Tuesday, May 22, 2007

Albany NY

(The OldLibrarian: the tour passes over Albany itself, what follows is a very abbreviated version of the entry for Albany in the cities section of the guide. US 20 follows Madison and then Western Avenues through the city, the only part of the route though NY other than Auburn where the route ran through one of the larger upstate cities.)

Albany (18' alt., 130,447 pop.), capital of New York State, inland seaport..., is built along the edge of a plateau that extends 18 miles northwest to the Mohawk Valley... Although Albany is an important manufacturing and wholesale center, its personality is determined by its function as the capital of the state... It is this large group of office workers that gives Albany an essentially 'white-collar' appearance.
The first permanent settlers, who came in 1624, were 18 families, mostly Walloons from Holland. They built a second fort on the site of the present river steamer landing and called it Fort Orange in honor of the ruling house of Holland.

In 1630 Kiliaen Van Rensselaer, with two partners, purchased from the Indians land on both sides of the Hudson River and established the patroonship of Rensselaerwyck.

[After the colony passed from the Dutch to the English in 1664...] The British permitted the Dutch to retain their own language, customs, religion...

The fur trade made Albany traders wealthy and intensified friction with the French. Control by the English of the interior and the fur trade of the Great Lakes area depended on their alliance with the Iroquois and the of the defense of the Colonial frontier, of which Albany was the key.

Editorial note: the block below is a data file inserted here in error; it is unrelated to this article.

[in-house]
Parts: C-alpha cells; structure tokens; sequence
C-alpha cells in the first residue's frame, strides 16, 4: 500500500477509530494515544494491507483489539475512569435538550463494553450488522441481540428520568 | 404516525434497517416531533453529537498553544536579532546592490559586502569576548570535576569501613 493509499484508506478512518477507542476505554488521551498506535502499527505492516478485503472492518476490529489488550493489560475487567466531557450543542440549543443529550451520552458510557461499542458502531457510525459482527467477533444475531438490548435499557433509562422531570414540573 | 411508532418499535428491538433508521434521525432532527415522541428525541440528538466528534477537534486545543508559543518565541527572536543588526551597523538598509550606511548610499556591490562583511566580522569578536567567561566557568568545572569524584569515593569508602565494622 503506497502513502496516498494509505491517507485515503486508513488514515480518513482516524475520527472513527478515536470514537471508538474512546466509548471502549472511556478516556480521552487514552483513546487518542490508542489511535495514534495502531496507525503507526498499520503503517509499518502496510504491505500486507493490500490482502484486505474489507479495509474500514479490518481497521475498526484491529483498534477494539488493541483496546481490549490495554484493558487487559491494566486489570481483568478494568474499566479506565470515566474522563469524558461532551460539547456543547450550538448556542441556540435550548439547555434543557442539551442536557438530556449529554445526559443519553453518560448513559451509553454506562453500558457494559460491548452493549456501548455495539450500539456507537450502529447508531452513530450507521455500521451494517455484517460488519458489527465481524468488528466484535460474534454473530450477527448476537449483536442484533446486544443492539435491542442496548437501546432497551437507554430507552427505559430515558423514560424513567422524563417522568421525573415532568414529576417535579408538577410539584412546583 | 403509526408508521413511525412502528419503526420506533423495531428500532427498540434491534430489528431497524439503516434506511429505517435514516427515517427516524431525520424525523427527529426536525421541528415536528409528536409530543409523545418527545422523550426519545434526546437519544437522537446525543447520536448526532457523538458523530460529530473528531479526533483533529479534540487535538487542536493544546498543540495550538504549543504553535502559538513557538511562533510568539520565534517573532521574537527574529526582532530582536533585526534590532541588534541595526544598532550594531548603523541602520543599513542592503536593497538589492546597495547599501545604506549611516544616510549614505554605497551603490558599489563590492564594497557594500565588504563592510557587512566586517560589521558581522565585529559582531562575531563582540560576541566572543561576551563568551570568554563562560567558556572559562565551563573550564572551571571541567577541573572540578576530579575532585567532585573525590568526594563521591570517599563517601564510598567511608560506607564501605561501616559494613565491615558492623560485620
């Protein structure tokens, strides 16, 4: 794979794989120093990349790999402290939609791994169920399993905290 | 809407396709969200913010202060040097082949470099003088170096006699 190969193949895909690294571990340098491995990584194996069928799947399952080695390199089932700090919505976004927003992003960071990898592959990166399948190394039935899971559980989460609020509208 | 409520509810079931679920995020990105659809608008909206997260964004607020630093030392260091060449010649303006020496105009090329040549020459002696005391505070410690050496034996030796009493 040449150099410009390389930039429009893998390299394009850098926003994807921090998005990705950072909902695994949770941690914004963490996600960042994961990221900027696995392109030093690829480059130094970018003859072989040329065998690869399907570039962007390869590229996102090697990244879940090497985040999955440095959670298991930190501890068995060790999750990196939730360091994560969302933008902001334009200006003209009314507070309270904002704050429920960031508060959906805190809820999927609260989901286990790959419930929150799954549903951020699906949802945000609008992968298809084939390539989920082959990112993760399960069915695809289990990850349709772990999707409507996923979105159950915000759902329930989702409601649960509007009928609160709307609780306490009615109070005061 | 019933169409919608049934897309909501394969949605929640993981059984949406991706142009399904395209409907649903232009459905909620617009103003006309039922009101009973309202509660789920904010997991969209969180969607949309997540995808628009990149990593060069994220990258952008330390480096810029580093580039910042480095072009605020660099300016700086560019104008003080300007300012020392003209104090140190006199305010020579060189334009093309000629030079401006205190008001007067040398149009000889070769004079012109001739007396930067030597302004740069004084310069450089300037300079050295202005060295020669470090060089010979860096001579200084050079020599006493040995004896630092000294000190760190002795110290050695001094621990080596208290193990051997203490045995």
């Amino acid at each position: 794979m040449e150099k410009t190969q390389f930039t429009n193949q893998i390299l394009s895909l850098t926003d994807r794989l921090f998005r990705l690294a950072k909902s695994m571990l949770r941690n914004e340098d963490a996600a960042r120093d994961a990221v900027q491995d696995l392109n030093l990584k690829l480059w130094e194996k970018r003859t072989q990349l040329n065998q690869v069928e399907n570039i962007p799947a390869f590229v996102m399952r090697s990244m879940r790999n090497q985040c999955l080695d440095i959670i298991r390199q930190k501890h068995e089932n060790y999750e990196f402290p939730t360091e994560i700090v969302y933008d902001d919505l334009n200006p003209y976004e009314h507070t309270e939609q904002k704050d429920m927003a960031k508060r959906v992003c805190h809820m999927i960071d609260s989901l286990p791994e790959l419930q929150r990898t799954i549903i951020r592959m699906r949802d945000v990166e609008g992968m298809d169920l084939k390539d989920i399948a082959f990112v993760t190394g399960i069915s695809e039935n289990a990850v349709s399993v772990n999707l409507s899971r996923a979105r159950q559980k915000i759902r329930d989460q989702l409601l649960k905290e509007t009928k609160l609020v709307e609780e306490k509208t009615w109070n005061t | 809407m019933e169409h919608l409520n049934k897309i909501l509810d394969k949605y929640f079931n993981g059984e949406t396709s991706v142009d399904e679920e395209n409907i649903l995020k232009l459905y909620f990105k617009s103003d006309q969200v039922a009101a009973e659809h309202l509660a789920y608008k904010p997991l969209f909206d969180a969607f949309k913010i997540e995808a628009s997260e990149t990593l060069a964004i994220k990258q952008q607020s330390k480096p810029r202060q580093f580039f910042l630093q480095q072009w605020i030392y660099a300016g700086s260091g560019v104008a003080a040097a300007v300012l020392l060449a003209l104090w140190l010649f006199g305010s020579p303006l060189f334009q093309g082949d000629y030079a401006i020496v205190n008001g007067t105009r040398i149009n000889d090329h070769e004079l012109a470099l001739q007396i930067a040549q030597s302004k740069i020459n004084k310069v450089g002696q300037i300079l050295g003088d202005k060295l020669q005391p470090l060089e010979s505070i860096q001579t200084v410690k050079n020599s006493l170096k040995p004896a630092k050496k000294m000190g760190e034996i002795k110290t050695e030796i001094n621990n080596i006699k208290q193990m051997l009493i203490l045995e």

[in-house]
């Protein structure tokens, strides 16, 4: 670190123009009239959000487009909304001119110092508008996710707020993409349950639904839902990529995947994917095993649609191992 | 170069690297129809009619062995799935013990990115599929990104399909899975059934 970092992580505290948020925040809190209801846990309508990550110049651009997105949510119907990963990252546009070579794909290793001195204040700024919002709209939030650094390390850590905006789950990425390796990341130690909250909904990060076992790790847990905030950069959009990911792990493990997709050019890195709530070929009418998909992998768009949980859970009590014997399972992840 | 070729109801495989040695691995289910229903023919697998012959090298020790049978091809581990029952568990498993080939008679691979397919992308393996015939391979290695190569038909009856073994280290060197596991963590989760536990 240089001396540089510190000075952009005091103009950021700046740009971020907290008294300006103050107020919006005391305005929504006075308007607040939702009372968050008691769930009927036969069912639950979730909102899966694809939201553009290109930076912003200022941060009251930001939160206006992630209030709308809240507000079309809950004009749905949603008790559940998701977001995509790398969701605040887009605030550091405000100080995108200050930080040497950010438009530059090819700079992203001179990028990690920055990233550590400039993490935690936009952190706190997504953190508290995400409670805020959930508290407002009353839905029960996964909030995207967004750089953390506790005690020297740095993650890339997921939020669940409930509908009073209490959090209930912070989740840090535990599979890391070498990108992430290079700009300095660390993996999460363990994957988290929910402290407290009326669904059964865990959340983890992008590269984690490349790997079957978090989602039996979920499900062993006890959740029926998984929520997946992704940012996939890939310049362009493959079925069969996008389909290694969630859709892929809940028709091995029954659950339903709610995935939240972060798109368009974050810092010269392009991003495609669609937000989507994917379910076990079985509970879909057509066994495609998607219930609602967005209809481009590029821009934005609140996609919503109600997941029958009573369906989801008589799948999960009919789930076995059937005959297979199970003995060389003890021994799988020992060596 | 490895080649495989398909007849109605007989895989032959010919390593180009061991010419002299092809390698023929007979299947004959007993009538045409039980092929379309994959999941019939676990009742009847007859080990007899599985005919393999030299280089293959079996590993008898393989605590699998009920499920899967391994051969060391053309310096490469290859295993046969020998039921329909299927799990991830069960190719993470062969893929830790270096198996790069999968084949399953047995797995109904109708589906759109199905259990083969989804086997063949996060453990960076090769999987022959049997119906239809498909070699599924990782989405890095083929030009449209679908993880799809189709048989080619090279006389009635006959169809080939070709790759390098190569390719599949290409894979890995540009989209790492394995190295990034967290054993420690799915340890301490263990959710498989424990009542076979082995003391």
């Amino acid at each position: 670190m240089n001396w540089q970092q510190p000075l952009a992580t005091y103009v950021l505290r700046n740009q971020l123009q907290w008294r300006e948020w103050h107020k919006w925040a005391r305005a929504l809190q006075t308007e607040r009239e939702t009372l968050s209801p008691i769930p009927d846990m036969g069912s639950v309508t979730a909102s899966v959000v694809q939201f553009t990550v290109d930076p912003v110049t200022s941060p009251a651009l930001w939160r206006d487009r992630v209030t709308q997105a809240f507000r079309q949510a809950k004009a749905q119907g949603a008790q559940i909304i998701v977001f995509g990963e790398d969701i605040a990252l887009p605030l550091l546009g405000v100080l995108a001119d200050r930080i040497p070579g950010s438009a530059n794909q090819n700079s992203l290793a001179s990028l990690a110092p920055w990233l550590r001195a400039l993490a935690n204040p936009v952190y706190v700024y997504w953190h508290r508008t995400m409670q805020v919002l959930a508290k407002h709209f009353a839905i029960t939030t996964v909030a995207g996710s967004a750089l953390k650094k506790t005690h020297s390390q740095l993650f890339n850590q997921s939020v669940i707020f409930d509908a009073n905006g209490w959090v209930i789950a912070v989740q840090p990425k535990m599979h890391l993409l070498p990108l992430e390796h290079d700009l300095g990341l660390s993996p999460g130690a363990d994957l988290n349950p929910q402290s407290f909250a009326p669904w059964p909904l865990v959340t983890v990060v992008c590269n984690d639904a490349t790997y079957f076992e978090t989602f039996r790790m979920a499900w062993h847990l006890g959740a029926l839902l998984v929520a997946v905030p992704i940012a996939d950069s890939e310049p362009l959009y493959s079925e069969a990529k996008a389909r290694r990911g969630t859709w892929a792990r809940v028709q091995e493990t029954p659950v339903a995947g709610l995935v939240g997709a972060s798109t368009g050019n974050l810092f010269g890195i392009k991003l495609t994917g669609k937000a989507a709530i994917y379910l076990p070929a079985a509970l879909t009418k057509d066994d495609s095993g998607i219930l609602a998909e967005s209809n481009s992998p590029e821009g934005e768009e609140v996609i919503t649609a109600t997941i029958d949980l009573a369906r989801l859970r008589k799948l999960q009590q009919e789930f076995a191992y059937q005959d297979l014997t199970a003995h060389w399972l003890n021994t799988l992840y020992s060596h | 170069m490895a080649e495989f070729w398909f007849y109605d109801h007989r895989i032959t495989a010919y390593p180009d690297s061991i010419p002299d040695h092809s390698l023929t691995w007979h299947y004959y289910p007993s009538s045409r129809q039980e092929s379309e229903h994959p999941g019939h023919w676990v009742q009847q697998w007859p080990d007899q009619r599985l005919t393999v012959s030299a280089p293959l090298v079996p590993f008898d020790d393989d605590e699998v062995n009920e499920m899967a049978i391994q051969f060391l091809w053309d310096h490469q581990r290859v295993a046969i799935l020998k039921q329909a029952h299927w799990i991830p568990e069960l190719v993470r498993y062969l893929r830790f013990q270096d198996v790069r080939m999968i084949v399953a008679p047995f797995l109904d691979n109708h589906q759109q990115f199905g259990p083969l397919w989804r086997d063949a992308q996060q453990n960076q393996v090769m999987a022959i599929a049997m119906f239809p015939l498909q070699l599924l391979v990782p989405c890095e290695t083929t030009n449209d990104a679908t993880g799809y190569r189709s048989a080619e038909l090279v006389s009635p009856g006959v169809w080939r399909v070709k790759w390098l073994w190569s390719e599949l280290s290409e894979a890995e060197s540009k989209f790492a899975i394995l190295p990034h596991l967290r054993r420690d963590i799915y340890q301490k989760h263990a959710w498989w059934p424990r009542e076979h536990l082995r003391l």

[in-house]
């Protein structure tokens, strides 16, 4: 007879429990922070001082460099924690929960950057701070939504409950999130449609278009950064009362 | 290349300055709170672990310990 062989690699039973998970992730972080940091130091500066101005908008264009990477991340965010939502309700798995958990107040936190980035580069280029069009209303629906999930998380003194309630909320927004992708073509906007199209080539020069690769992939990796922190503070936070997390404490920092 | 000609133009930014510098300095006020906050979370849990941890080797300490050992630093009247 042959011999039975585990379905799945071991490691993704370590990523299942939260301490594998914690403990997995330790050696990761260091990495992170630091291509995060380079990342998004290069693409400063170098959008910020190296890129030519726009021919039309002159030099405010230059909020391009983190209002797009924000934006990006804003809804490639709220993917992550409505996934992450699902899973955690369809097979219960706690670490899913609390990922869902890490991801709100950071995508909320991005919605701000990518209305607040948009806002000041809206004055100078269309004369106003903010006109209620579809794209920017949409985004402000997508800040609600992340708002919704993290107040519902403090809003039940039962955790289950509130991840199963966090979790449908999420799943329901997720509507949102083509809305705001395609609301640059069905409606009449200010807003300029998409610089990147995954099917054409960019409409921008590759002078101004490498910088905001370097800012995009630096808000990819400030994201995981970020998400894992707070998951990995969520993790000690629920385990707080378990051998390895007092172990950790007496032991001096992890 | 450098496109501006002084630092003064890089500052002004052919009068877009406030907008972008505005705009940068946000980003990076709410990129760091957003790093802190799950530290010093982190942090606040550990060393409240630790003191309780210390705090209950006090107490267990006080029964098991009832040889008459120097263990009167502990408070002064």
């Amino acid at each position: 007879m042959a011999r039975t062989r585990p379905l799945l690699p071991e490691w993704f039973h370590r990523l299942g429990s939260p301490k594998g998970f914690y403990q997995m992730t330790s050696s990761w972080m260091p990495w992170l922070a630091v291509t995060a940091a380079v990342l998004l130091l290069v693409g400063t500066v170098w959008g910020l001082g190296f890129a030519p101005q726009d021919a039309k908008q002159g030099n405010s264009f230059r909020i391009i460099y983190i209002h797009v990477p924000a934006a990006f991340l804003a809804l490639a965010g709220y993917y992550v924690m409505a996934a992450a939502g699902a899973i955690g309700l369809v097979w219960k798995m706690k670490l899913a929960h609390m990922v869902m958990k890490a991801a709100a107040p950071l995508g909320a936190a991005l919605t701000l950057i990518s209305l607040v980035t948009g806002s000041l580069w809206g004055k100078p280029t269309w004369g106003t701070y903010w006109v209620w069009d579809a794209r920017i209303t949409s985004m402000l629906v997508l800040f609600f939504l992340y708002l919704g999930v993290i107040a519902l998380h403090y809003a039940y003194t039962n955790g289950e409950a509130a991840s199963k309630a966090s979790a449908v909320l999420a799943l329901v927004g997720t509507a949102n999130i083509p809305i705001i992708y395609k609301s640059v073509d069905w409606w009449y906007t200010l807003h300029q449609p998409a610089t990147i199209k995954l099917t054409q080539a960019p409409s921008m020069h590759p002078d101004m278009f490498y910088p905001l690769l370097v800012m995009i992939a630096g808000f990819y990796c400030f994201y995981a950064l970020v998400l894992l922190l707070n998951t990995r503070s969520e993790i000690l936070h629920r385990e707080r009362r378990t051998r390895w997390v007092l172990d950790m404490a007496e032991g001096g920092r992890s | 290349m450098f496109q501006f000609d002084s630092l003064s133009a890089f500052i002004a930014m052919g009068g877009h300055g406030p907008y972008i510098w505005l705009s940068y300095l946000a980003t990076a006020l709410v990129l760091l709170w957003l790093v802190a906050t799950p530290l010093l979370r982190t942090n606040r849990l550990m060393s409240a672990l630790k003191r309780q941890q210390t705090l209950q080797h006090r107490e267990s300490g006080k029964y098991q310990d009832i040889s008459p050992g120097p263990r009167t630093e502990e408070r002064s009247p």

[During the Revolution...] Capture of Albany was the objective of the British campaign of 1777... The war at an end and the Indian treaties voided, Albany found itself at the crossroad of a free Nation in the making. Lands in the central and western parts of the State were opened to settlement; and the principal route from the New England States lay down the Hoosick Valley to the Hudson, south to Albany, and across the pine plains to Schenectady and the Mohawk Valley. The main stream of westward emigration poured westward through Albany; in 1795, five hundred vehicles a day pushed up State Street hill...

In the closing years of the [18th] century, migration forced the first road improvements and the development of a number of turnpikes radiating from the city. At the height of turnpike travel, 20 stagecoaches left Albany daily over the Cherry Valley route (now US 20)...

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